Keywords: Analgesia; below knee surgery; combined femoral-sciatic nerve block; dexmedetomidine; ultrasound
|How to cite this article:|
Helal SM, Eskandr AM, Gaballah KM, Gaarour IS. Effects of perineural administration of dexmedetomidine in combination with bupivacaine in a femoral-sciatic nerve block. Saudi J Anaesth 2016;10:18-24
|How to cite this URL:|
Helal SM, Eskandr AM, Gaballah KM, Gaarour IS. Effects of perineural administration of dexmedetomidine in combination with bupivacaine in a femoral-sciatic nerve block. Saudi J Anaesth [serial online] 2016 [cited 2020 Nov 28];10:18-24. Available from: https://www.saudija.org/text.asp?2016/10/1/18/169469
| Introduction|| |
Below knee surgery often results in severe and long-lasting postoperative pain that requires large doses of opiates.  Few studies have evaluated peripheral nerve blocks for lower extremity surgery and compared them with spinal anesthesia. , These studies showed that combined sciatic-femoral nerve block for lower extremity surgery offers satisfactory anesthesia with a clinical profile similar to that of spinal anesthesia. However, the sciatic-femoral nerve blocks were associated with significantly lower pain scores during the early postoperative hours.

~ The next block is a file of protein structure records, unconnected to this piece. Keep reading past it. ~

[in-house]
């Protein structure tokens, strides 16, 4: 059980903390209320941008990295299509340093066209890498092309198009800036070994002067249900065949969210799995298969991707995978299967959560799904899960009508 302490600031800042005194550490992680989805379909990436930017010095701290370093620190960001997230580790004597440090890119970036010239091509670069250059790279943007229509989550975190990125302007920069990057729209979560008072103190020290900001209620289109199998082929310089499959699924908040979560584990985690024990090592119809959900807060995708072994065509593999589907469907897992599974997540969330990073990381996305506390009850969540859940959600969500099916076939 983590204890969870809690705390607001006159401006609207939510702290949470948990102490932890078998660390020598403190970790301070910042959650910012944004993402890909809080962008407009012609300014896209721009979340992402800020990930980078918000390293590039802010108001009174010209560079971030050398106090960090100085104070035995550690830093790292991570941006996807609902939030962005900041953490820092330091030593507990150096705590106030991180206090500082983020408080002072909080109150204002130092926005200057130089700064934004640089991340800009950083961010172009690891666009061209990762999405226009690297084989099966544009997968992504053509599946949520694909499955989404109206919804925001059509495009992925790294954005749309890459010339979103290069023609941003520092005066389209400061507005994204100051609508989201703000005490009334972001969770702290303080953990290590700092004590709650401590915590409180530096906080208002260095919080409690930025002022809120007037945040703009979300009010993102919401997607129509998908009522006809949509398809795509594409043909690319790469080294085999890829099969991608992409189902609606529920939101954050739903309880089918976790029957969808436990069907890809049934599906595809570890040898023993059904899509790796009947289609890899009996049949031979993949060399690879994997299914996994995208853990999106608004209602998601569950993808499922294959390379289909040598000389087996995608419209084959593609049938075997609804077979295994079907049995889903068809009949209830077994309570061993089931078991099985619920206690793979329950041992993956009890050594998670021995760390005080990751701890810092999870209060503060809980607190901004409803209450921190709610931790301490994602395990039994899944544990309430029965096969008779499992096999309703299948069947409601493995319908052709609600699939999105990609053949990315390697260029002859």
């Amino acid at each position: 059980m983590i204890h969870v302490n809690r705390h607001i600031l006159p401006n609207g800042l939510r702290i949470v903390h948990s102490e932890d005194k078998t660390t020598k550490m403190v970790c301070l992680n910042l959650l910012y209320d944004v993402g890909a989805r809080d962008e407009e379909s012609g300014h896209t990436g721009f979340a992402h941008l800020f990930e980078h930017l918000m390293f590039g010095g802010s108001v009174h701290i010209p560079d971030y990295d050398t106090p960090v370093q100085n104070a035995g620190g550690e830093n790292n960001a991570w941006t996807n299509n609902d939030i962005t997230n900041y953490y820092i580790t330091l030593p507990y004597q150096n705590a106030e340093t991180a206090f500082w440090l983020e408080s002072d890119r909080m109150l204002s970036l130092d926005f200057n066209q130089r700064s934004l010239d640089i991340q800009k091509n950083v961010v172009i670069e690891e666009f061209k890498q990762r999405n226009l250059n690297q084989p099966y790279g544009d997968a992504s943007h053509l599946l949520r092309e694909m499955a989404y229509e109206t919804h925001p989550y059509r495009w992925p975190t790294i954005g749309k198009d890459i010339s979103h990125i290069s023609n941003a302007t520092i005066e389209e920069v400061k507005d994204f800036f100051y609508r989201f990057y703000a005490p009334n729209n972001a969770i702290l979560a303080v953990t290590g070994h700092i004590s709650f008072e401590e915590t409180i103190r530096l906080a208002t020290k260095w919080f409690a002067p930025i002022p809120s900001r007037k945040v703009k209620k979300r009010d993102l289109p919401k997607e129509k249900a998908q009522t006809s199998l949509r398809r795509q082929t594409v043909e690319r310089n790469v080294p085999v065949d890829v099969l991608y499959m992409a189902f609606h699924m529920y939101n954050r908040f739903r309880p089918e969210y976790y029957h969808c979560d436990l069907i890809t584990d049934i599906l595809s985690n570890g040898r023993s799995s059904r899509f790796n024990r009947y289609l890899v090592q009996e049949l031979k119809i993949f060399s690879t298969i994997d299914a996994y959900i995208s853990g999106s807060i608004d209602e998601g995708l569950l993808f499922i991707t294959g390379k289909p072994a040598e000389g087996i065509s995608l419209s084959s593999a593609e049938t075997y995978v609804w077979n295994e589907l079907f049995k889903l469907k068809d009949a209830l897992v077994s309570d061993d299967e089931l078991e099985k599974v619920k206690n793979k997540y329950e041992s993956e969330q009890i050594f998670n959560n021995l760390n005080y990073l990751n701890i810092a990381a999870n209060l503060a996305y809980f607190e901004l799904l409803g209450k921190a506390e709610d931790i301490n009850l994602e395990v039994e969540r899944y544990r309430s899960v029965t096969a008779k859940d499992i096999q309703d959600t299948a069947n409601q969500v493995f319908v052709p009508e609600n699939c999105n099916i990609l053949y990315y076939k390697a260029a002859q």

Several perineural adjuvant medications were used to increase the duration postoperative analgesia including. However, only a few of these studies examined the effect following femoral-sciatic nerve block. ,,
Dexmedetomidine is a highly specific and selective α2-adrenoceptor agonist.  Systemic administration of dexmedetomidine has been the focus of interest for their sedative, analgesic, perioperative sympatholytic, and cardiovascular stabilizing effects with reduced anesthetic requirements.  Some recent investigations have studied the effects of mixing dexmedetomidine with local anesthetics during peripheral nerve and nerve plexus block in humans. All these studies have shown that the perineural dexmedetomidine as an adjuvant to local anesthetics for peripheral nerve blocks can prolong the duration of the blockade and postoperative analgesia. ,, To the best of the authors' knowledge, no previous study examined the effect of adding dexmedetomidine to bupivacaine 0.5% during femoral-sciatic nerve blocks.